Bradley, who had won 19 Emmy awards, covered an incredible array of stories after joining the CBS newsmagazine in 1981, from brain cancer to sexual abuse in the Catholic Church to the high school shootings at Columbine.
He also reported a number of award-winning documentaries, covered political conventions and filled in on the "CBS Evening News" and other programs.
Bradley remained active on "60 Minutes," but he had been ill for some time and underwent heart surgery about a year ago.
Bradley was born in Philadelphia and graduated in 1964 from what was then known as Cheney State College. On the Web site of the school, now called Cheney University of Pennsylvania, Bradley's name tops the list of distinguished alumni.
He taught sixth grade after college, and worked without pay as a jazz disc jockey and news reporter for WDAS-FM radio in Philadelphia. His first news story was covering riots in North Philadelphia, which won him a minimum-wage salary of $1.25 an hour. By 1967 he was hired at the all-news WCBS Radio in New York City.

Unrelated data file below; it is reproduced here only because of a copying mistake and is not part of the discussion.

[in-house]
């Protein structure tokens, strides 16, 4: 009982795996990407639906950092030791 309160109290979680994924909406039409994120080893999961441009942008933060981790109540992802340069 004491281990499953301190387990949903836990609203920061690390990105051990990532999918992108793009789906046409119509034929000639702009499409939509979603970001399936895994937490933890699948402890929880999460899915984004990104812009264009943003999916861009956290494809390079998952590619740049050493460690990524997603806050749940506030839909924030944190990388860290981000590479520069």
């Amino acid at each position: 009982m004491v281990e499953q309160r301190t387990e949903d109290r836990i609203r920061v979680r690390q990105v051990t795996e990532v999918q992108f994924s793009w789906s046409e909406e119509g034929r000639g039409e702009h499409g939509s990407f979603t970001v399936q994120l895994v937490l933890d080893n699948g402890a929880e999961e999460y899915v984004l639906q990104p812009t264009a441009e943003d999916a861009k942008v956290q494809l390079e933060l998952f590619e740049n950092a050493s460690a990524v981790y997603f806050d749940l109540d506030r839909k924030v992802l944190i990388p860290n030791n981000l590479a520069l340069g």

In 1971, Bradley broke into television as a stringer in Paris for CBS News. In 1972, he became a reporter in CBS Saigon bureau, covering the Vietnam War and in 1973 was wounded on assignment in Cambodia. He returned to the states and the CBS Washington bureau. He became White House correspondent from 1976 to 1978, anchored the Sunday evening newscast and joined 60 Minutes in 1981.
Bradley, who was among the first wave of African Americans to break into network television news, was honored last year with the Lifetime Achievement Award from the National Association of Black Journalists.
Three of his Emmys came at the 2003 awards: a lifetime achievement Emmy, one for a 2002 60 Minutes report on brain cancer patients and for a 60 Minutes report about sexual abuse in the Roman Catholic Church.
My thoughts: WE lost a gentle giant. He was a consumate professional in the world of journalism and beyond. He was admired and respected. He just did so much for so many African-American kids. He was a great role model and mentor. He will be missed.